Briggs testing his voice with new Bears and no Urlacher
BY ADAM L. JAHNS firstname.lastname@example.org May 21, 2013 8:59PM
The Chicago Bears Lance Briggs (55) during practice at Halas Hall in Lake Forest, Ill., on Wednesday, April 17, 2013. | Andrew A. Nelles~Sun-Times Media
Updated: June 23, 2013 6:41AM
As one of the Bears’ best, most durable and accomplished players, linebacker Lance Briggs always has been one of the team’s leaders.
But now, with Brian Urlacher no longer his running mate, Briggs has to be the leader for the Bears, whose goal on defense is maintaining the status quo, unlike on the offense, where major changes are afoot.
For Briggs, that means not just handling the defensive calls but getting them right. That responsibility was Urlacher’s in the middle for years. Briggs, the weak-side linebacker, simply called it ‘‘very different.’’ Briggs first started making the calls during voluntary minicamp in April.
‘‘I didn’t call the plays before, and now I’m calling the plays,” Briggs said Tuesday after the Bears finished their fifth day of organized team activities at Halas Hall. ‘‘I just have a lot of respect; I’ve been spoiled for the last 10 years [with Urlacher].
‘‘We have a lot of great players, so for me it’s just getting guys aligned and in best position to compete.”
Like Briggs, new defensive coordinator Mel Tucker has embraced what he has been handed. Tucker has added his own wrinkles but has stayed true to his word and kept the terminology the same.
It meant a lot to Briggs.
‘‘It’s a blessing that [Tucker] chose to do that instead of having us change our language and how we do things,’’ Briggs said. ‘‘Adopting our style and our mantra is going to help. We were a top-five defense last year, and in order to get back there, I don’t think you change and try something different. You keep doing what you’re doing.”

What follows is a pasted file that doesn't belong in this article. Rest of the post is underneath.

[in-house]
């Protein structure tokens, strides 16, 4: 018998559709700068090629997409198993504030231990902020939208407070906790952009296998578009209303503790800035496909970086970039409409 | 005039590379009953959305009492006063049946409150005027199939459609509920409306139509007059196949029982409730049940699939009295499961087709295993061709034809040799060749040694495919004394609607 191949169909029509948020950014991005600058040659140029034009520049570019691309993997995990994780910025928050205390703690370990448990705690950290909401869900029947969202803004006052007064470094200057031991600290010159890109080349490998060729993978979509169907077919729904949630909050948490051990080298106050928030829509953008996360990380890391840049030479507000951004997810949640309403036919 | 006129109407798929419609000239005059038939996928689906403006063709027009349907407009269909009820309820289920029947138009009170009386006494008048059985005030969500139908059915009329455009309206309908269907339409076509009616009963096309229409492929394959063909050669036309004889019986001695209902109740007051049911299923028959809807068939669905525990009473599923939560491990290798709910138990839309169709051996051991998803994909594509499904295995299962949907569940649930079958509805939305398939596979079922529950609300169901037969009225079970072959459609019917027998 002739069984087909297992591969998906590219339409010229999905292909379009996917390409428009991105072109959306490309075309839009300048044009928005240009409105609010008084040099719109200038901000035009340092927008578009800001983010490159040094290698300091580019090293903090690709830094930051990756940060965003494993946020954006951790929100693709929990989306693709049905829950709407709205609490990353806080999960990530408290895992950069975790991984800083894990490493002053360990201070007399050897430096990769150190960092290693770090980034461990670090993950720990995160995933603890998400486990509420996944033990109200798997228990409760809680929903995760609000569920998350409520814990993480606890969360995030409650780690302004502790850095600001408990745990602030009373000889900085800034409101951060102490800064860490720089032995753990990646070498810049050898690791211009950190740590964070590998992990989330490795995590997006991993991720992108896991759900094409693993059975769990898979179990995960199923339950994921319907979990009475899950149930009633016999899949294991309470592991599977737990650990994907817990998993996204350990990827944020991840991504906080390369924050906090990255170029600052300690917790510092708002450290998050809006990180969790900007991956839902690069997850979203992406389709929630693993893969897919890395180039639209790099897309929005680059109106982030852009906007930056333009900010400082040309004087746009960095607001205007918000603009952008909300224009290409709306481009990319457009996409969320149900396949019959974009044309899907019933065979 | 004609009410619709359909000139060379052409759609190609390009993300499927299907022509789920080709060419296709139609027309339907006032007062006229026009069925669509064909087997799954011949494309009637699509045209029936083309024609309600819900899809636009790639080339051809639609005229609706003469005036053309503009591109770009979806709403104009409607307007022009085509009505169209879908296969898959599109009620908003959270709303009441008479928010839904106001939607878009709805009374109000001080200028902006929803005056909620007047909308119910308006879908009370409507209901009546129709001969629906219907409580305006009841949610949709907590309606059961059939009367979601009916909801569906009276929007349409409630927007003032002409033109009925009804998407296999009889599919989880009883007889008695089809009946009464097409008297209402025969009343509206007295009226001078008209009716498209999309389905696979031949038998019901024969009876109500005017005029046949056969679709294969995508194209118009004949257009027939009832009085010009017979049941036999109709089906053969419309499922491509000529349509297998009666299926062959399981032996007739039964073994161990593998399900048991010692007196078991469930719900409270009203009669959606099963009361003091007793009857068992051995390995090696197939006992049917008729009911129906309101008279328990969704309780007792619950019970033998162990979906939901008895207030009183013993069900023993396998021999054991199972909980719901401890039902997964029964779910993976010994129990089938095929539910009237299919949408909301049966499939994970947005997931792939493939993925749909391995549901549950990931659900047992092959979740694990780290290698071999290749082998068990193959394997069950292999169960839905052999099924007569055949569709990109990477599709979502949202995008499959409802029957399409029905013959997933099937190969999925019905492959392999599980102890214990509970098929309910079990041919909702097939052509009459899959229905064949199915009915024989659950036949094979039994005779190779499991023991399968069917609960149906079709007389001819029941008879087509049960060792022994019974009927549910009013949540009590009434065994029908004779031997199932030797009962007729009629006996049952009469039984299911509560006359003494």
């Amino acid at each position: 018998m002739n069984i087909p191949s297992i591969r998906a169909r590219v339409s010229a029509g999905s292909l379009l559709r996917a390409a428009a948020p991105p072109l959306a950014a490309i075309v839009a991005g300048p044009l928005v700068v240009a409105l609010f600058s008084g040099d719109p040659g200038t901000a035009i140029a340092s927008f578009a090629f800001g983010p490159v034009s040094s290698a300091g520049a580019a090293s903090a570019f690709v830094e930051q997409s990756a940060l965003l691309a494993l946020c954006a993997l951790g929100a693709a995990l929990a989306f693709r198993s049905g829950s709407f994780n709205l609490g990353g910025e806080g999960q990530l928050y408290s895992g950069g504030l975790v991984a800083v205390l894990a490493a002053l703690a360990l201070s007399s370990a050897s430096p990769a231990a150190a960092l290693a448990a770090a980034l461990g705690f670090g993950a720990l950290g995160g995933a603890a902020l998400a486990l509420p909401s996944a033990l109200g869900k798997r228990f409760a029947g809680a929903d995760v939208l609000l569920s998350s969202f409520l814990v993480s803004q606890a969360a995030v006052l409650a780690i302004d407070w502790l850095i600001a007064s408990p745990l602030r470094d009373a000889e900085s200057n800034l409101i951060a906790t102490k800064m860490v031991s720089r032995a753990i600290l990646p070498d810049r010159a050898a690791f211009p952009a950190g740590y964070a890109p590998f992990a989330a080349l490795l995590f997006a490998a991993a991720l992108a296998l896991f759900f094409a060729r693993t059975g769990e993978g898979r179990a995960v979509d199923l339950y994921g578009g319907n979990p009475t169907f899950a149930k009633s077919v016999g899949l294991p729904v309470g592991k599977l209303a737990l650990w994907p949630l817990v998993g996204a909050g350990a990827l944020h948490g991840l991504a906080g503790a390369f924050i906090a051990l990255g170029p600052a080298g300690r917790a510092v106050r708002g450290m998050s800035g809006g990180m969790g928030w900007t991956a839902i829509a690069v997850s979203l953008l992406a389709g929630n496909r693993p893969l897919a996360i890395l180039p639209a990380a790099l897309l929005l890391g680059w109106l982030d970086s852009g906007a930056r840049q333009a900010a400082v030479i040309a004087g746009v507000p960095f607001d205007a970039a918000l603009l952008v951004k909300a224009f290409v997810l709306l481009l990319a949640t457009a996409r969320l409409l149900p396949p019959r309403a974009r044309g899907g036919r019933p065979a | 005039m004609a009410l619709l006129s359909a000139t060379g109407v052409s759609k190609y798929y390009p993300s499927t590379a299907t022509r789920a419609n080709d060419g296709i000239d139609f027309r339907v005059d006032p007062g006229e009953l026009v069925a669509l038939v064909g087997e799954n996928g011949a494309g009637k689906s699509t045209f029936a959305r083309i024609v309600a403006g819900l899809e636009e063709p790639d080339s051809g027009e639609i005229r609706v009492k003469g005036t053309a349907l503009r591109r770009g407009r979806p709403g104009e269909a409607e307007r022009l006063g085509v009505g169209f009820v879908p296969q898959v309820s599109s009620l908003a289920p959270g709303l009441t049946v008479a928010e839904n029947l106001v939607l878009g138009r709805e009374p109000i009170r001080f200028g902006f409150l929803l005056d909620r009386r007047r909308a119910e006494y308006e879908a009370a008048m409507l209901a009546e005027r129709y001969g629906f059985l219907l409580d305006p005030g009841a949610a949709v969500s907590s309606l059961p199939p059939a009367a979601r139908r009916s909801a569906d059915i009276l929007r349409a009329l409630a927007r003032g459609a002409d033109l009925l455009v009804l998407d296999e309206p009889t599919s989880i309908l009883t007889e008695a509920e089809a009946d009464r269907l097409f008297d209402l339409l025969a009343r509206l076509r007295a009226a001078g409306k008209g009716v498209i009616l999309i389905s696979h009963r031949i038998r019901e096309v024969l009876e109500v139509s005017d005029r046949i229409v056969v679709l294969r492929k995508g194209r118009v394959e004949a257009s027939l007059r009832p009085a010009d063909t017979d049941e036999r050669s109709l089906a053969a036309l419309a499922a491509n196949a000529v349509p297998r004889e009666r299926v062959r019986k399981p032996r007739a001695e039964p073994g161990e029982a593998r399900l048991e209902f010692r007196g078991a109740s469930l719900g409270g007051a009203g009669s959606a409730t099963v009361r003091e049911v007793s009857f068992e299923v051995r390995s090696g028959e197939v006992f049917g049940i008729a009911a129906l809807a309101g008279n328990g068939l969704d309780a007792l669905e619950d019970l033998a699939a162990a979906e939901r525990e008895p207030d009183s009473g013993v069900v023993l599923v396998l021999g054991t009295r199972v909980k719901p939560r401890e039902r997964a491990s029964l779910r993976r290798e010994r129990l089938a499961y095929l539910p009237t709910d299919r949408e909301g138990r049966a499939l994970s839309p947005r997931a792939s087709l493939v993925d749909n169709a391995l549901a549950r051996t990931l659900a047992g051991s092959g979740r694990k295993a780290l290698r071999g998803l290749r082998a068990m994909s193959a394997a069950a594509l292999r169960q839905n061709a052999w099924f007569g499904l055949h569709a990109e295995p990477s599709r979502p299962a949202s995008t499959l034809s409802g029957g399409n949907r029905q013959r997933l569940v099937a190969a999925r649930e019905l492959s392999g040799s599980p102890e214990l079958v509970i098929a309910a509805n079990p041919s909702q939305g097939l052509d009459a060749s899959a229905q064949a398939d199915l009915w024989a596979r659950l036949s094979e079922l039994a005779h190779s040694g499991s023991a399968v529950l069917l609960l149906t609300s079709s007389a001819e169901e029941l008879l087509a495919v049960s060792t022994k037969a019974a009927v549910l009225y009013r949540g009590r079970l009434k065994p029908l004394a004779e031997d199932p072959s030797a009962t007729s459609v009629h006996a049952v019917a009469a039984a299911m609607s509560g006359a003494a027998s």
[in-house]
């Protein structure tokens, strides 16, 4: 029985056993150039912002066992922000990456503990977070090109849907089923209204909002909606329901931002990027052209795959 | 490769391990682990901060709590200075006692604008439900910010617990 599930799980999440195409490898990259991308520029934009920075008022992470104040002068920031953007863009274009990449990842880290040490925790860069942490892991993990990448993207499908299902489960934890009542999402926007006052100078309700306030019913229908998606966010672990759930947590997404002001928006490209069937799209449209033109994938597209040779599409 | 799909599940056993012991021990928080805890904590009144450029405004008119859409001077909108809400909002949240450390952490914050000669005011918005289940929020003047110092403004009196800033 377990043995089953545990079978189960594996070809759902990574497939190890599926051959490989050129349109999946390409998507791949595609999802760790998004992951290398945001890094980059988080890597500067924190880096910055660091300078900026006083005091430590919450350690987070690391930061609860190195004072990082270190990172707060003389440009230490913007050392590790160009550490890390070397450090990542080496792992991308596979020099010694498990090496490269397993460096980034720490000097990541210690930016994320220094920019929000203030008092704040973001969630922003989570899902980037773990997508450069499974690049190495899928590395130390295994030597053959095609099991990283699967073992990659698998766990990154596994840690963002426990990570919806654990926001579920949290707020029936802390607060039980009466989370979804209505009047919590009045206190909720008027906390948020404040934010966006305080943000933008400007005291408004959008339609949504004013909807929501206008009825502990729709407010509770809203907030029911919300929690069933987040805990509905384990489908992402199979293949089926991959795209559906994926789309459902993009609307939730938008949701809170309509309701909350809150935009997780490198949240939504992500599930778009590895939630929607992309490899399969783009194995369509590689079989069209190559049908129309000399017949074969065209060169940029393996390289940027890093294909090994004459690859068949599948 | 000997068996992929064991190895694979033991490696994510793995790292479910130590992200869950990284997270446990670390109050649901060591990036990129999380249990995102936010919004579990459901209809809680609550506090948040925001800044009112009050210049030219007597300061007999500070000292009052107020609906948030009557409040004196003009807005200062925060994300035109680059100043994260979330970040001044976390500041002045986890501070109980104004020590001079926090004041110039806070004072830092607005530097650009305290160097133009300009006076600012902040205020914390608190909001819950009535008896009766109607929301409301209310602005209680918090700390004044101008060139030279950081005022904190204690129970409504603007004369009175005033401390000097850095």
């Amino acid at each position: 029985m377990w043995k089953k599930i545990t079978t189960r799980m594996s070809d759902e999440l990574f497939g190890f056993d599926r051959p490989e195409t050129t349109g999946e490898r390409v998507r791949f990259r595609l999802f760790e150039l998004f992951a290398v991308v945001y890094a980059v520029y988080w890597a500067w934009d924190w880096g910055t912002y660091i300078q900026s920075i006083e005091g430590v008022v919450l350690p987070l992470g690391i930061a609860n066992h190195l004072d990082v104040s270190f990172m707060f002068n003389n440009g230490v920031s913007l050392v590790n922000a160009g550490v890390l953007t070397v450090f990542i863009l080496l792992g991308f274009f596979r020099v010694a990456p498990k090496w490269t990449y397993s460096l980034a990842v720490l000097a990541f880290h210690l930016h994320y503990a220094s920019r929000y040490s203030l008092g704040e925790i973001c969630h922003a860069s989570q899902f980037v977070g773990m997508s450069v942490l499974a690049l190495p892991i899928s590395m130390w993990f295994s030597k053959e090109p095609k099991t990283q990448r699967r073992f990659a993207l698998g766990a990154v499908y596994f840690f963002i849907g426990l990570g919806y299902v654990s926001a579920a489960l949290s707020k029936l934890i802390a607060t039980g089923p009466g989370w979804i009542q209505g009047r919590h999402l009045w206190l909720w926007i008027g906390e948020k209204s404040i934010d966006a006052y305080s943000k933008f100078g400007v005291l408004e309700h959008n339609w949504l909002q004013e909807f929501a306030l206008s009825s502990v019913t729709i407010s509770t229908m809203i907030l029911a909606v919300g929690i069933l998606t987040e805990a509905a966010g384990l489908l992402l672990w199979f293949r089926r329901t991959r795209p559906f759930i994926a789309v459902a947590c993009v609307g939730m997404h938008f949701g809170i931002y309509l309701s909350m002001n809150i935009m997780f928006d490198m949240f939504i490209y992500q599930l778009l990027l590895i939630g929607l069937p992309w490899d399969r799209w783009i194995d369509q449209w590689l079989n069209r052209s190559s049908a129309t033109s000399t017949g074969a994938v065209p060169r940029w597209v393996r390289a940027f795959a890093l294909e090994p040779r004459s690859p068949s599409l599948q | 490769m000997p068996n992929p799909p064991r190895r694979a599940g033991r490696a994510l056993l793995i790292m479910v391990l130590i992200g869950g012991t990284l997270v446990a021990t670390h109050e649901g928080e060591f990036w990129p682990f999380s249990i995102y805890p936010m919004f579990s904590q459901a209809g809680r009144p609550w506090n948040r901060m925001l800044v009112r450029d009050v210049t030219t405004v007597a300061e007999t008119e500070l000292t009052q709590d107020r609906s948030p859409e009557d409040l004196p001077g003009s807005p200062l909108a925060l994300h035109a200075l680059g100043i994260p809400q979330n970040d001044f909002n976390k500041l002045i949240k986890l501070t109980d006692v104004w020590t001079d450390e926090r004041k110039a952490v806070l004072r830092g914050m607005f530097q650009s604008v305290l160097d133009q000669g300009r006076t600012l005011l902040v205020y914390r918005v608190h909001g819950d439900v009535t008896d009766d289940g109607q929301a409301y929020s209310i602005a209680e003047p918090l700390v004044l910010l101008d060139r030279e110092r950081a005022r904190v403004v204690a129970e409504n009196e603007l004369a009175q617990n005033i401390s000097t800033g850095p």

It’s just that Briggs will be doing it with different linebackers. Veterans D.J. Williams and James Anderson were signed to replace Urlacher and Nick Roach, and Jon Bostic and Khaseem Greene were drafted and should get ample snaps.
Briggs said Williams, the projected starter in the middle, is ‘‘fitting in fine.’’ Briggs also has established open communication with Bostic and Greene for anything.
‘‘All the linebackers, we’ve had a pretty good group and we continue to do that,’’ he said. ‘‘These young guys are wide-eyed, flying around, very smart guys. You’ll get to know more about them once we put pads on, but they’re soaking it in really fast, picking it up, so I’m excited to see how they do.’’
Asked if he was surprised Urlacher hasn’t been signed by a team, Briggs abruptly ended his first media scrum since Urlacher’s departure, saying, ‘‘Yeah, have a good one.’’ It was another sign the Bears are still in transition after Lovie Smith’s firing. With every day that passes, free-agent defensive tackle Israel Idonije’s time in Chicago also looks to be over.
‘‘I miss everybody, you guys,’’ Briggs said.
More is now expected from Briggs, a seven-time Pro Bowler. What does it mean to be more of a leader?
‘‘It just means continue to be me,’’ he said. ‘‘I’m just vocal now.’’
NOTES: Running back Matt Forte and cornerback Tim Jennings are in Germany as part of a USO tour.
† Guard Kyle Long’s rookie deal is worth $8,300,952 over four years, with a $4,417,056 signing
† Defensive end Corey Wootton took snaps at defensive tackle.